It’s been a while! I’ve been busy with life things (South Side Weekly Radio and other life commitments), which I guess is good. But recently I’ve been wishing I wrote more and shared what I wrote more. And read more and shared what I read more. And shared the interesting music and podcasts I’ve been listening to. And concerts. And… And…
Saw two concerts recently and thought I should write about them since this blog is probably 75% music commentary at this point.
My friend Matt told me about this Joyce Manor show he was going to and I thought: why not?!?*
On the train home from an event at the Museum of Contemporary Art entitled “Self-Care as Warfare” I opened an email from the Princeton Club of Chicago entitled “Salute to Patriotism” inviting me to the 129th annual Washington’s Birthday gala with an alum/general as the keynote speaker. (First, let me say, serving in the military is an incredibly courageous act. I have deep respect for anyone who is willing to leverage their life for their country.) This email triggered in me a sensation, perhaps because I juxtaposed these two events together in my mind: a fancy gala celebrating America next to a talk on self-care and readying oneself for four years of having to fight every day to maintain a progress in what’s looking to be more and more like a McCarthy/Orwellian state.
And so my thought is this: why do all these Princeton Club events seem to reinforce an existing thing? Like the renovation of an already well-maintained road. I don’t think I’ve ever opened a Princeton Club of Chicago email and seen something radical. An idea challenging the norm. An event exploring a marginal environment or real of thought.
It feels like DECADES ago I saw these shows, but since I still think about them often, I thought I’d write up a little bit about these three shows I went to in the first week of November. Oh how things were so different then…
*Written several days ago, on the road to Chicago.
I think it’s because for miles (1,011 to be more precise, with the exception of the I-670 bypass in Kansas City), I’ve been driving through either garbage BLM land; hay fields; or barren, winter corn and soybean plots. But when the brown of upturned soil began to give way to the beige of concrete buildings/sidewalks, it al felt wrong. And when I stepped out of the hermetical seal of my car to pump gas just south of Joliet, I felt the strong wind, which is a natural component of Chicago weather, but which signalled to me now the abnormality of this city – Chicago – an aberration in this land that is supposed to be just fields, even though the windiness is probably an artifact of the jet stream and the Lake and has existed since well before the city.
Christmas 2016 is driving from Santa Cruz, California to Flagstaff, Arizona. The “why” doesn’t matter. It’s just a thing that needs to be done. Seven hundred and ninety miles needs to be driven. I fill my car with snacks purchased days before and a half dozen tap-filled water bottles of various sizes and construction (thin, plastic Ice Mountain-types and durable Nalgenes). I download an audiobook knowing I’ll get bored of the podcasts I normally listen to. Food and water are important but having done this sort of thing before, I know the most dangerous thing really is boredom. You can find water and food or be rescued on the interstate before you get to the point of dying. It is more difficult to pull yourself out of the depths of boredom when you still have 5+ hours of driving to do.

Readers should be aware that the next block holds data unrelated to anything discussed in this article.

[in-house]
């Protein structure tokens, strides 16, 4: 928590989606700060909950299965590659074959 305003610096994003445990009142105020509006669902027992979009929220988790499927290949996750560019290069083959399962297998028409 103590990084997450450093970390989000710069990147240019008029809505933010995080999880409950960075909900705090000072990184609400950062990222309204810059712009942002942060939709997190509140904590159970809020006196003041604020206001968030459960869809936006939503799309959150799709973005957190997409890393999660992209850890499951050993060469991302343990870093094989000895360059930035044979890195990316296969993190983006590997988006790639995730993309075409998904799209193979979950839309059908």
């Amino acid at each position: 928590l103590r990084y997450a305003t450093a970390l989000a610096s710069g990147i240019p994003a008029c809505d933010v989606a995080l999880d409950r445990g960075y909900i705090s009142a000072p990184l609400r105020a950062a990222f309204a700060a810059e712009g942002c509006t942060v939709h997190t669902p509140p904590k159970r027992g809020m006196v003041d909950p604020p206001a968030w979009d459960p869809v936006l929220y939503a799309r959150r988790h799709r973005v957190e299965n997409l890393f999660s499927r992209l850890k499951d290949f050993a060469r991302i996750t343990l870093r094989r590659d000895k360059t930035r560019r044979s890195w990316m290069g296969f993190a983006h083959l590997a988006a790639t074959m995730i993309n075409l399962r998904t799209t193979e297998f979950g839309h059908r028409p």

My life is the most random string of experiences. Thus, this blog.
My most recent experience was a five-day wildland firefighting training camp in Los Padres National Forest near Santa Barbara.
Those who know me are probably like: what? Why? How? I didn’t know Erisa was interested in fighting wildfires!
Those who know me REALLY WELL are probably thinking: I didn’t know Erisa was interested in fighting wildfires, but it doesn’t surprise me one bit.
After November 8th, I became afraid to stop for gas. I drive across the country frequently, so I have to stop for has, often in small towns off the interstate. And I’m afraid because I’m hearing all these stories (from friends and on the internet) of KKK fliers being passed out, women getting assaulted for wearing hijabs, black people being verbally harassed on the road, etc. So I feel justified in being afraid to step out of my car. I even wrote a little song as I was on the road (one of many songs I write when bored 5 hours into a drive):
I’m afraid to stop for gas / Afraid some racist, misogynist ass / Will stop his car by my front end / And call me that name that starts with “N” / He’ll pull a gun and shoot me dead / And I know that this is all in my head / Such a simple, menial task / But I’m afraid to stop for gas.
So I told this to my white relatives – who didn’t necessarily vote for Trump but are on the conservative side of things – and they told me personal stories of their acceptance of America’s diversity, their rejection of hate crimes, their fear with regards to negative experiences they’ve had with black people, and their fear of being attacked and misunderstood by liberals, etc.
I actually began to cry reading what they wrote. I did not cry when Hillary lost. I cried when coming to the realization that, literally, everyone is afraid. I was depressed for a couple weeks because it feels hopeless. Everyone lives in fear. How do we stop it?
Several weeks later, the only thing I can think of is to smile at people and if you see someone struggling with something, help them if you can. I think there’s nothing else that can be done. Because fear is perceived, it does not actually exist. Fear is a thing we feel that will only dissipate as we feel more comfortable in our environments. Each time I stop for gas and encounter nice, respectable people, I feel a little safer. So just smile at people! Boom. I just solved all the world’s problems.